Kai Struthers is already at the top of his game and he bowled a 300 on Saturday that left the Linden Bowling Alley celebrating like it was a Super Bowl victory.
His mom watched with nervous anticipation.
"Once he got to the ninth frame and he threw the strike, I had to walk away because I didn't want him to get more nervous, I didn't want him to see my emotion because my stomach was in knots," Sharonda Struthers said.
Through it all, Kai was as calm as any pro. He was already back in the bowling alley after school on Thursday to work on his game.
He comes from a family of bowlers who have the game in their DNA. His mom says they brought him to the league when he was 4 or 5 years old and he's been bowling ever since.
"Calm, cool, collected, laid back, reserved -- that's him," his father Kenny Reece said. "So because of that he doesn't apply pressure to himself."
Kai loves putting in the work and even works up a sweat as he tests different angles, positions and sweet spots in the lanes.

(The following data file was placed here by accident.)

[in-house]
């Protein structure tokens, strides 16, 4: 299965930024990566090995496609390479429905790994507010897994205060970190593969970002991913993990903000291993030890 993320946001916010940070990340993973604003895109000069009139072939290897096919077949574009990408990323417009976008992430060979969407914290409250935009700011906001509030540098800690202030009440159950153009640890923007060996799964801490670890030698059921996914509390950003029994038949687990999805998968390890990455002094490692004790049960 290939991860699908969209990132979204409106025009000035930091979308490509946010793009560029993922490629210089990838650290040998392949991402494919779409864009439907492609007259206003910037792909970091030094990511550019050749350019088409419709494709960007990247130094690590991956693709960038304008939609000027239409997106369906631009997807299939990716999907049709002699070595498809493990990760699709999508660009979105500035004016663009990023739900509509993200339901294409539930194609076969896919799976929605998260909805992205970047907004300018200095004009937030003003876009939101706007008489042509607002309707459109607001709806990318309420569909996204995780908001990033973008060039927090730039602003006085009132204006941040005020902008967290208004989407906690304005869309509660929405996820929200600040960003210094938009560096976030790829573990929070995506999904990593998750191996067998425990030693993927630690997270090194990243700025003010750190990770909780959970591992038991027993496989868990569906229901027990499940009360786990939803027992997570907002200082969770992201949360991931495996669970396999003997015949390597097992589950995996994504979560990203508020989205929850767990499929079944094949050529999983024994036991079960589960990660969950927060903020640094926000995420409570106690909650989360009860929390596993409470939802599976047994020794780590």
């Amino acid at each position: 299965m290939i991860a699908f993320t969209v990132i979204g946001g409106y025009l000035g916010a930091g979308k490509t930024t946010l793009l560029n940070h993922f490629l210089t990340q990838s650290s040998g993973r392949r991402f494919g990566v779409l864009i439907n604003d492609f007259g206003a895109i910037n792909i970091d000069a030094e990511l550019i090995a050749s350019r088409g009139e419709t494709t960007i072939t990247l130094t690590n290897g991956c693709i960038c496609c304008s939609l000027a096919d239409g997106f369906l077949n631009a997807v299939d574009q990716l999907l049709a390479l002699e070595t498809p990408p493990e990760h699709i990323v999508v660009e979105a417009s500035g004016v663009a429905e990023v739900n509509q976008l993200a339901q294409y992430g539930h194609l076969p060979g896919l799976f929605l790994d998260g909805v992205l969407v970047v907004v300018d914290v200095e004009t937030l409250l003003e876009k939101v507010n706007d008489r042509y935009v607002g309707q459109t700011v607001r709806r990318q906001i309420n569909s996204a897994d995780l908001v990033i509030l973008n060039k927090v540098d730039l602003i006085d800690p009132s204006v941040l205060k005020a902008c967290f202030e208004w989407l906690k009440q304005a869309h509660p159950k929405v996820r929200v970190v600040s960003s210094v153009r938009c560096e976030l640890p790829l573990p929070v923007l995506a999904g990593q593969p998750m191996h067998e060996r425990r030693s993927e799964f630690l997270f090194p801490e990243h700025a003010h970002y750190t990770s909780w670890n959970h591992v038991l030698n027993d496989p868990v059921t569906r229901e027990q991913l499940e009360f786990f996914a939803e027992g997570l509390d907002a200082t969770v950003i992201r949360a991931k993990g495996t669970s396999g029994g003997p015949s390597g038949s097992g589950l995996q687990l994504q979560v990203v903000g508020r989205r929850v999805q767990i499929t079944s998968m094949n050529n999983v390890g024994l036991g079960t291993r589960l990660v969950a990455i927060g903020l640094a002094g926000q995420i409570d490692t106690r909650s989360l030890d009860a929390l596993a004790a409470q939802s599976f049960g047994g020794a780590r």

"He's learning how to make adjustments, parallel adjustments, adjustments with just feet, maybe adjustments with his eyes," his coach Guy Reid said. "The most superior attitude of a 10-year-old I've ever seen as a bowler. Now when he doesn't have a bowling ball in his hand, he's 10 years old."
Kai is the youngest in the state and the second 10-year-old in the country to bowl a 300, and his focus is unmatched.
"It's just like this God-given talent, it just blossomed in him and he has just been phenomenal," his mom said.
Kai will have to wait until he's 18 before he can turn professional, but high schools and colleges are already calling.
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